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Seen These Signs in Downtown Austin? We Met the Guy Behind Them

You may have seen them on your morning commute: handmade signs, around Lamar and Barton Springs, offering services and sentiments that seem more than a little bit off.

Public Notice: That Rash Won't Just Go Away

R.I.P. Weird, 1969 – 2014. We Will Miss You!

If You Lived Here, You'd Be Homeless By Now

Some even have a phone number attached:

I Buy Broken Dreams: 512-333-1984

They're the work of one person – a homeless man in his 30s named David. Not that he refers to himself by that name. "I go by the name of Liar, which has nothing to do with the instrument," he says.

David came by the KUT studios after we left a message at one of the numbers on his signs. He's been putting them up for months, close to his campsite near Barton Springs.

David recalls how one day, he saw a sign that read "Are you pregnant? We can help." "I just thought to my cynical self, it would be a lot cooler if it had my face on there saying, 'If you're not pregnant, I can help,'" he says.

So the sign went up – plain text, without his face, but with a voicemail number on a free, web-based service like Google Voice. "The next morning I woke up and I literally had thousands of missed calls and texts," he says.

Credit Veronica Zaragovia/KUT

"I really go the minimum effort, maximum result," David says. That's evident in his messages, many of which tiptoe to the edge of offensiveness (if they don't teeter over). Take his sign reading "I Fix Broken Women."

"A lot of my signs are just spoofs from other signs  – I fix this, I buy broken houses," he says. "For me, it just was a natural thing and I knew that it would get a reaction."

David is homeless by choice. "I've lost some things in life that can't be replaced," he says, "It keeps me alive, out there, exposed to everything. I'm not going to be like this for forever, but for right now, I'm OK with it."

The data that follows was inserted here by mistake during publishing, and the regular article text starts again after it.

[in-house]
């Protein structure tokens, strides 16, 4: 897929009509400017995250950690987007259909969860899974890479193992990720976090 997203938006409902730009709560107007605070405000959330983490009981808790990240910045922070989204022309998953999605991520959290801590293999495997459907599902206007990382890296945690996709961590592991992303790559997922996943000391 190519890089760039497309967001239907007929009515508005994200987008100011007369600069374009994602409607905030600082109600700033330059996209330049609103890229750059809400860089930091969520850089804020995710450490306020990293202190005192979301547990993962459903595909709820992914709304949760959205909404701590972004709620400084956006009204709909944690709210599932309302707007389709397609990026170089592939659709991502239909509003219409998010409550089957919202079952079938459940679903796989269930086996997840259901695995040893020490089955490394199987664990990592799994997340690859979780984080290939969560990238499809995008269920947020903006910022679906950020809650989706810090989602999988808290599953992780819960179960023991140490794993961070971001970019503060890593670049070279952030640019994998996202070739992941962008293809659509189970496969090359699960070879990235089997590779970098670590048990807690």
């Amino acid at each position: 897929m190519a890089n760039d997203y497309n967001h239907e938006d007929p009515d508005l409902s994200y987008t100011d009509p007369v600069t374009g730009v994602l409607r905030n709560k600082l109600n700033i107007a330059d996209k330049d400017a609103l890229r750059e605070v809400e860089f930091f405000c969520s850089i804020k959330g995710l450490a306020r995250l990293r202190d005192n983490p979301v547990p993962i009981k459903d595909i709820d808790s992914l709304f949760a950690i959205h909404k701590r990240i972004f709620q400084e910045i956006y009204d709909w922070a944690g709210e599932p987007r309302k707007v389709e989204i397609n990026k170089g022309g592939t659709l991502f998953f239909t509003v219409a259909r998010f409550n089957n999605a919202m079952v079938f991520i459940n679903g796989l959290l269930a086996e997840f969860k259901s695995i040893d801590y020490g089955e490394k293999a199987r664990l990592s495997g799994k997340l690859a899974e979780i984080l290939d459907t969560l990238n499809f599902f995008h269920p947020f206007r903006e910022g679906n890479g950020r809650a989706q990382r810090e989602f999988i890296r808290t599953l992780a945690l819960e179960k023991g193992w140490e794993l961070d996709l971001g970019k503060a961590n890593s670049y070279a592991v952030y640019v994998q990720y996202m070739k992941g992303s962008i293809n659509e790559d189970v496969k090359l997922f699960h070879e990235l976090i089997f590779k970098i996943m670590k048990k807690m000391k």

He says his brother died of a heart attack at 26 due to a genetic defect – and that tragedy has seemingly informed everything he's done since.

"Most people in my family have heart issues, and that's part of the reason why I'm … not in a race to get ahead for someone else," he says. "I could die as soon as I walk out of this studio. So I'll feel a whole lot better as I'm laying on the ground that I did what I wanted with myself, rather than doing what somebody else wanted me to do for them."

Texas Standard reporter Joy Diaz has amassed a lengthy and highly recognized body of work in public media reporting. Prior to joining Texas Standard, Joy was a reporter with Austin NPR station KUT on and off since 2005. There, she covered city news and politics, education, healthcare and immigration.
Wells has been a part of KUT News since 2012, when he was hired as the station's first online reporter. He's currently the social media host and producer for Texas Standard, KUT's flagship news program. In between those gigs, he served as online editor for KUT, covering news in Austin, Central Texas and beyond.
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